Dear Friends and Neighbors,
One of the reasons I ran for public office was to give a voice to the people that didn't have much of one when it comes to public safety policy: the victims and their families.
It would appear I'm in the right place at the right time as some lawmakers in Olympia attempt to eliminate the death penalty from Washington state law. Senate Bill 5339 is request legislation from Attorney General Bob Ferguson, someone who appears to care more about the criminals than those they prey upon.
But eliminating the death penalty gets rid of one of the most effective bargaining tools prosecutors have when dealing with violent predators. In fact, here's a statement from former King County Prosecutor Norm Maleng explaining how the death penalty was the main bargaining chip used to bring justice to so many families, and answers to the community, after Gary Ridgway, the Green River Killer, was caught:
“We could have gone forward with seven counts, but that is all we could have ever hoped to solve. At the end of that trial, whatever the outcome, there would have been lingering doubts about the rest of the these crimes. This agreement was the avenue to the truth. And in the end, the search for the truth is still why we have a criminal justice system.
“Gary Ridgway does not deserve our mercy. He does not deserve to live. The mercy provided by today's resolution is directed not at Ridgway, but toward the families who have suffered so much, and to the larger community. Justice and mercy: for the victims, the families, and the community. That is why we entered into this agreement.”
The fact is, Ridgway entered into a plea deal – as many violent criminals do – to avoid the death penalty, thus saving the state money and providing resolution to so many victims' families. If we take this penalty away, the worst a violent offender can get is life in prison without the possibility of parole. But wait – the Democrats just sponsored a bill to eliminate that as well! (Senate Bill 5819)
If both Senate bills pass, the highest punishment in our state would be “life in prison,” which any prosecutor will tell you equates to 15 years. That's it! Fifteen years and you're paroled if you've behaved! Think about that for just a second. Violent sexual predators who have murdered, raped, dismembered their victims and even had post-death sexual encounters with their bodies would only be in prison for 15 years.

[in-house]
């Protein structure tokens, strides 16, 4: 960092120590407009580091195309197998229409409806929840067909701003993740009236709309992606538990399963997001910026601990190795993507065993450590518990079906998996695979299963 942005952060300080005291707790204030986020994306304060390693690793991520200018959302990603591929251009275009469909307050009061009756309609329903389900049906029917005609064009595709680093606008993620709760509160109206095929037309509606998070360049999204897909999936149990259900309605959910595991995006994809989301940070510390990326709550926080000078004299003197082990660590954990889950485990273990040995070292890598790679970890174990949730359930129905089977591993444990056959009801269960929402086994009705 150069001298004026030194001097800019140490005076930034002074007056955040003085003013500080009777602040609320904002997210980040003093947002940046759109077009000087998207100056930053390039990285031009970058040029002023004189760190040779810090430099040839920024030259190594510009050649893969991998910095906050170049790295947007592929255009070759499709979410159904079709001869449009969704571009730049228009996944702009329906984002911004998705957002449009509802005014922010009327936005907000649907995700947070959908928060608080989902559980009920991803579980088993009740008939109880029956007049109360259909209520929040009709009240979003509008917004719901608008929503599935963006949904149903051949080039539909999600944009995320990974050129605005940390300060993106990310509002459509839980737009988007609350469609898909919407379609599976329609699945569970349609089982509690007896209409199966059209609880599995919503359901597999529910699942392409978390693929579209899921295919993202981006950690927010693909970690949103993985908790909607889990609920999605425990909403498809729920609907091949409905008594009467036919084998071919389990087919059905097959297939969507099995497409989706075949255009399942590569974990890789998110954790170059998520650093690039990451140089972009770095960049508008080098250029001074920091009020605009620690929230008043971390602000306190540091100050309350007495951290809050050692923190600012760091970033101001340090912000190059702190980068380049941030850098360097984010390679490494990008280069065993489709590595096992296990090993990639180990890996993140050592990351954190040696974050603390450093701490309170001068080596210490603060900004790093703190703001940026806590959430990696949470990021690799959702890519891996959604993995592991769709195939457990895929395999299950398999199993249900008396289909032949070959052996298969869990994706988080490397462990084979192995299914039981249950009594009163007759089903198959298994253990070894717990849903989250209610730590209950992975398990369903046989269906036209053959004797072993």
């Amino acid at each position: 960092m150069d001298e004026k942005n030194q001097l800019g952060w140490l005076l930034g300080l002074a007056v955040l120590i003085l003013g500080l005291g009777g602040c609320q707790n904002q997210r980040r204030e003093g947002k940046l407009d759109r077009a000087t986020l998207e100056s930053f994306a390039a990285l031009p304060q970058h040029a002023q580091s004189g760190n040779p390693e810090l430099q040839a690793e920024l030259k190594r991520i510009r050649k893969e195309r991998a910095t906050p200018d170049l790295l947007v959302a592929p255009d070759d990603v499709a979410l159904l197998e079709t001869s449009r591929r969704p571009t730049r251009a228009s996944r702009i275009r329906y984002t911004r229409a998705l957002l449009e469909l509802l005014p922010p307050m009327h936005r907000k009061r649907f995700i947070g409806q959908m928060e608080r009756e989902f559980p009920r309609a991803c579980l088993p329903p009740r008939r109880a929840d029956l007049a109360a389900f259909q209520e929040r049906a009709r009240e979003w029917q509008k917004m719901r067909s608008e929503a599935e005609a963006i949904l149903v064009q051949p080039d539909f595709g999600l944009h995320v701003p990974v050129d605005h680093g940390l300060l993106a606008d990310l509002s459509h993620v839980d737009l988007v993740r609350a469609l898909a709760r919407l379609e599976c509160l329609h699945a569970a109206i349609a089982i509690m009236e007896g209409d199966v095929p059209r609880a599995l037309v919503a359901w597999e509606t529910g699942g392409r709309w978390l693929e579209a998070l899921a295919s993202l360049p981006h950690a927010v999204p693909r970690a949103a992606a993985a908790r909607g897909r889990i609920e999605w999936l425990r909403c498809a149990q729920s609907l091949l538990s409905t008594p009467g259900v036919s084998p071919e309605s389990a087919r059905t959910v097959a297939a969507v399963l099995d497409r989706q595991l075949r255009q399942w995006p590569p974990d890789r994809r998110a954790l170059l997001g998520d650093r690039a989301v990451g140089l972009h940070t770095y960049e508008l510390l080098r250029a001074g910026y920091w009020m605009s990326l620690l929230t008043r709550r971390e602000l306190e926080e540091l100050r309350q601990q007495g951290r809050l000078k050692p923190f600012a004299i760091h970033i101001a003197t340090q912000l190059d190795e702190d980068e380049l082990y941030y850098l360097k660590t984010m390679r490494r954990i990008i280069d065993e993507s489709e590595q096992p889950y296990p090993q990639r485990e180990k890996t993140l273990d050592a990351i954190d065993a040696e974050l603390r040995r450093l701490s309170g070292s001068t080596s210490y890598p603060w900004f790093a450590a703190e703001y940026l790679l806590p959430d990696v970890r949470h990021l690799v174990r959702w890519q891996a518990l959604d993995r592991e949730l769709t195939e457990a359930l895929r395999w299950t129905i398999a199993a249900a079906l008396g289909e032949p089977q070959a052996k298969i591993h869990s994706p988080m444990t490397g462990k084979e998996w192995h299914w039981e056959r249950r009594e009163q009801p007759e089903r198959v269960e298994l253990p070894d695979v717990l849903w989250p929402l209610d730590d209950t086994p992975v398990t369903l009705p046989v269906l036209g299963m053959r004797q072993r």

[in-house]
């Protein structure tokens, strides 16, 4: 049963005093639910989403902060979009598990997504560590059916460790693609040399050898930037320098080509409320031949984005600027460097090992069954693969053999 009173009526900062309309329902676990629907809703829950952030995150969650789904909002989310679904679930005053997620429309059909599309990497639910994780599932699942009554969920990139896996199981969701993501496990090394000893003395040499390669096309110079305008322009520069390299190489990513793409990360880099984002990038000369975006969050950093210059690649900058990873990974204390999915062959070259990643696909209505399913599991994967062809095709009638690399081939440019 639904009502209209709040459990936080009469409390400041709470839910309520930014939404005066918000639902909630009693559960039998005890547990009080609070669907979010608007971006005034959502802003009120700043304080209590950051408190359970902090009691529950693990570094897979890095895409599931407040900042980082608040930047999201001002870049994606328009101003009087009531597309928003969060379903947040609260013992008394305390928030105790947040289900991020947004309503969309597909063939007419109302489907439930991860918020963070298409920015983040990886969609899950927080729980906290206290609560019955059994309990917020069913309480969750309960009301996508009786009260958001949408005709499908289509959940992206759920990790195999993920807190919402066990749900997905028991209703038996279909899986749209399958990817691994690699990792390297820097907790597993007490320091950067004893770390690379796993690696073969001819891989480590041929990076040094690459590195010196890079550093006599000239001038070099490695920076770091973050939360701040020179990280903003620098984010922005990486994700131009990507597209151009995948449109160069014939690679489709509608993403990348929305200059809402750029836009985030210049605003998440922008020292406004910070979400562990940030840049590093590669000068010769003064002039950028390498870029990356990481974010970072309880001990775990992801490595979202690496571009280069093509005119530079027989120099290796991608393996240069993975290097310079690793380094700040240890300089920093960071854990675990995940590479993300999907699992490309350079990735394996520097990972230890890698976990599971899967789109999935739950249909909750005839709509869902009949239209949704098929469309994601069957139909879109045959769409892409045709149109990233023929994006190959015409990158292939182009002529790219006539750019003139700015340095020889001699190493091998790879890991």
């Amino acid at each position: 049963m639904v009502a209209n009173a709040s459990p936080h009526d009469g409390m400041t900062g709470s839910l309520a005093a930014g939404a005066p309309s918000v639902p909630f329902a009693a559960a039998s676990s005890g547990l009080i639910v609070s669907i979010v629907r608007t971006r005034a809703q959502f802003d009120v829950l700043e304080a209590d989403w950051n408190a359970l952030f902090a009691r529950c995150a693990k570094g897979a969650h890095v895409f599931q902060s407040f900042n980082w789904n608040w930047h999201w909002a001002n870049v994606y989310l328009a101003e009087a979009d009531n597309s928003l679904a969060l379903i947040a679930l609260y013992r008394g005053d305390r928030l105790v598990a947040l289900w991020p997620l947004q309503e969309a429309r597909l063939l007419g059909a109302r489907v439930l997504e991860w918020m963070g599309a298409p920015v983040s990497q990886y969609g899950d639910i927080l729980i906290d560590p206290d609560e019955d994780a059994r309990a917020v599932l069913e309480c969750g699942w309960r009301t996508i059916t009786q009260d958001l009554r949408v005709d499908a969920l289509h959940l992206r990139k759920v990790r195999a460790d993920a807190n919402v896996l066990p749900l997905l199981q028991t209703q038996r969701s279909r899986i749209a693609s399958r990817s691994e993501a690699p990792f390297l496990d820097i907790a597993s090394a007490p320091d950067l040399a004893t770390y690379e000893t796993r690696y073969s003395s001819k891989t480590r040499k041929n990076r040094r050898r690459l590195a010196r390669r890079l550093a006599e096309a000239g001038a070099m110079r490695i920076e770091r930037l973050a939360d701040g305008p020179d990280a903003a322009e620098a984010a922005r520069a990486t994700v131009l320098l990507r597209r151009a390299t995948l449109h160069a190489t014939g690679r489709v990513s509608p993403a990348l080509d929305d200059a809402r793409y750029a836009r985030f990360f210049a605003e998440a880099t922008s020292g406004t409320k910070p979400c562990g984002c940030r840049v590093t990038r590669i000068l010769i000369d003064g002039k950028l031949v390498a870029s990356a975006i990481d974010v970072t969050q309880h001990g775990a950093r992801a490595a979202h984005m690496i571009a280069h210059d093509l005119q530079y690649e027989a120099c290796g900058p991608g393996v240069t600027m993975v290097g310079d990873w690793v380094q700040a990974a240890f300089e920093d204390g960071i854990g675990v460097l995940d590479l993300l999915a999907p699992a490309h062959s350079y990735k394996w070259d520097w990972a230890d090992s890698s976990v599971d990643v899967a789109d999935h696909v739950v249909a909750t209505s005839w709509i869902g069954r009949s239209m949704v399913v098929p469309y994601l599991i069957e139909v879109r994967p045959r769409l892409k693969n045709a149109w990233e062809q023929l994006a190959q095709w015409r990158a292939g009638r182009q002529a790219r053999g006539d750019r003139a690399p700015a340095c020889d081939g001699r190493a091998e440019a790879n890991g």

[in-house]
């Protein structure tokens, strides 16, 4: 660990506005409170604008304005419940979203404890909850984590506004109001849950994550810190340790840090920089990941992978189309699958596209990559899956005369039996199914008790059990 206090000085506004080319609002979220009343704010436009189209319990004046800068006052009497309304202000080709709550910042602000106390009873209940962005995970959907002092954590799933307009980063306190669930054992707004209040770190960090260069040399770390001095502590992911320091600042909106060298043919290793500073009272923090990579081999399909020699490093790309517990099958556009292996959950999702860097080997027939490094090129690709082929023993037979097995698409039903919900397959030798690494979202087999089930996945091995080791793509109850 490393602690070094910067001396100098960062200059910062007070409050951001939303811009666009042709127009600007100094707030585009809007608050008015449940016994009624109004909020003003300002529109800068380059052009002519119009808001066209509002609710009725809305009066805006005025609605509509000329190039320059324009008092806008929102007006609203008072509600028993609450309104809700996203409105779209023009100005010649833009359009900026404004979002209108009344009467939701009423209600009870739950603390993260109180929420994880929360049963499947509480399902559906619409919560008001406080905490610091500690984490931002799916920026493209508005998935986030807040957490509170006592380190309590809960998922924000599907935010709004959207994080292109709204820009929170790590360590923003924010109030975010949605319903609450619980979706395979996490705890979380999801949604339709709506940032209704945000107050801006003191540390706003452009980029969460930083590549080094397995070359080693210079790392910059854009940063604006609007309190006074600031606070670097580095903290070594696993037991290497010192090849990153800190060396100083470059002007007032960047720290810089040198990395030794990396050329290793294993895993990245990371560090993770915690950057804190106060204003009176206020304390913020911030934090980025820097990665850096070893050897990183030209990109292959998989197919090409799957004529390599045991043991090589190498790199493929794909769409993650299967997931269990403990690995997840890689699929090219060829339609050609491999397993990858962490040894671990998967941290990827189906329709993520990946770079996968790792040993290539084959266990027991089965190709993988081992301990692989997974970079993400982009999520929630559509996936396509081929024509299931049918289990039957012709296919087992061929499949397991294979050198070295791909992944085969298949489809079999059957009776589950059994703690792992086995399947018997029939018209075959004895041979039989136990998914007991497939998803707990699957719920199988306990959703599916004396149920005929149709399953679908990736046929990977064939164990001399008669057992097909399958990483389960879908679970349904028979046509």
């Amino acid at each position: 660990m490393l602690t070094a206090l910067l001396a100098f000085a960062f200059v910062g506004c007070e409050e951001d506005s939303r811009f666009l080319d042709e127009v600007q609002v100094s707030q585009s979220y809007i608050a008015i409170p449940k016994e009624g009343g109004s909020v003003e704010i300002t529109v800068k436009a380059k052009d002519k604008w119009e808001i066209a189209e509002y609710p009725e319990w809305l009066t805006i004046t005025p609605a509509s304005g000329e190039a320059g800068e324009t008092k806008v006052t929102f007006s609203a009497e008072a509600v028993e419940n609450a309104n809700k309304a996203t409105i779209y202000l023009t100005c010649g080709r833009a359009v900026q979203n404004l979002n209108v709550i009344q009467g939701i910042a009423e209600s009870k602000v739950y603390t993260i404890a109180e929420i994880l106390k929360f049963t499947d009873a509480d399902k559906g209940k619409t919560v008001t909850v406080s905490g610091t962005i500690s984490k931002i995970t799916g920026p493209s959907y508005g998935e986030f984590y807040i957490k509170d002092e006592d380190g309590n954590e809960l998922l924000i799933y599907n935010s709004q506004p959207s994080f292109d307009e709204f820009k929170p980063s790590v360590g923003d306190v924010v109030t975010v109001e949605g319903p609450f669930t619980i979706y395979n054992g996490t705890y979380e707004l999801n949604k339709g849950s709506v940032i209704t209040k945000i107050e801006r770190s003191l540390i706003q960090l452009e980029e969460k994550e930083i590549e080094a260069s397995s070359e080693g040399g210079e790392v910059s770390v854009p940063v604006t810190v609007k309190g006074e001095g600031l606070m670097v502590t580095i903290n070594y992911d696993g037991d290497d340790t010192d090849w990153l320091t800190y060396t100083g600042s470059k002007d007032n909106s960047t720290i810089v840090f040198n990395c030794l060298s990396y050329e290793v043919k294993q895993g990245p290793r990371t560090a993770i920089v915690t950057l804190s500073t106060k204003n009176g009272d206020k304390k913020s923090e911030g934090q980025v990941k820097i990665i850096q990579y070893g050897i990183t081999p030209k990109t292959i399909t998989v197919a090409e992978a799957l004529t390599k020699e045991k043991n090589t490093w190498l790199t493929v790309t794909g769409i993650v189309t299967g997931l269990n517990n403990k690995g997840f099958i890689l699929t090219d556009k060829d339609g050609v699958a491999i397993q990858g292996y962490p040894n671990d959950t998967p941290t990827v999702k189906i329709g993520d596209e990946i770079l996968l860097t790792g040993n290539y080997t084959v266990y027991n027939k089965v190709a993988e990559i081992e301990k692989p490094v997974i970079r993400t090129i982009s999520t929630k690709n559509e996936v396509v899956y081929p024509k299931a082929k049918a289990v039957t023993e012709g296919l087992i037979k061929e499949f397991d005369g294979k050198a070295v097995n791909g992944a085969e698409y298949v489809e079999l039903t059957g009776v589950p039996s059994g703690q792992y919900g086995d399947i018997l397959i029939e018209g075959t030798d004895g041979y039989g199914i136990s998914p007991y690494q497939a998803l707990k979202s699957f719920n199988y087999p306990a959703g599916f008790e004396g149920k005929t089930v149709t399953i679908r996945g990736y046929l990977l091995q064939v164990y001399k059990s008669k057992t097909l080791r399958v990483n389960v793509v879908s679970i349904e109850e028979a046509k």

This is wrong on so many levels. I am fighting against this shortsighted push to reduce harsh sentences. I'm working to keep our children and our communities safe. But I need your help. Please write letters to the paper and to your elected officials. Let your friends and neighbors know. We're already seeing violent sexual predators dumped into our communities. Imagine what will happen when there are no long-term sentences or any real punishments because they have been bargained away in plea deals that START at the 15-year mark.
What do you think? Should lawmakers eliminate the death penalty? Take my survey and let me know what you think.
My first bill
I introduced legislation to help protect certain private information of firefighters, first responders and others who file PTSD claims through L&I. House Bill 1909 passed the House Labor and Workplace Standards Committee and awaits further action in the House Rules Committee. You can read more about my bill here.
Join us for our 6th District Telephone Town Hall
Mark your calendars now for our 6th District Telephone Town Hall. On Tuesday, March 26 we will be hosting a “community conversation” from 6:00 pm to 7:00 pm. This is an easy and convenient way to hear what's going on in Olympia and for you to ask us questions. Just call (509) 795-2166 between 6:00 and 7:00 pm on that day to participate. I hope you can join us!
Thank you for staying involved and for allowing me to serve you in Olympia. If you ever need help with state government or have questions or concerns, I'm here to help.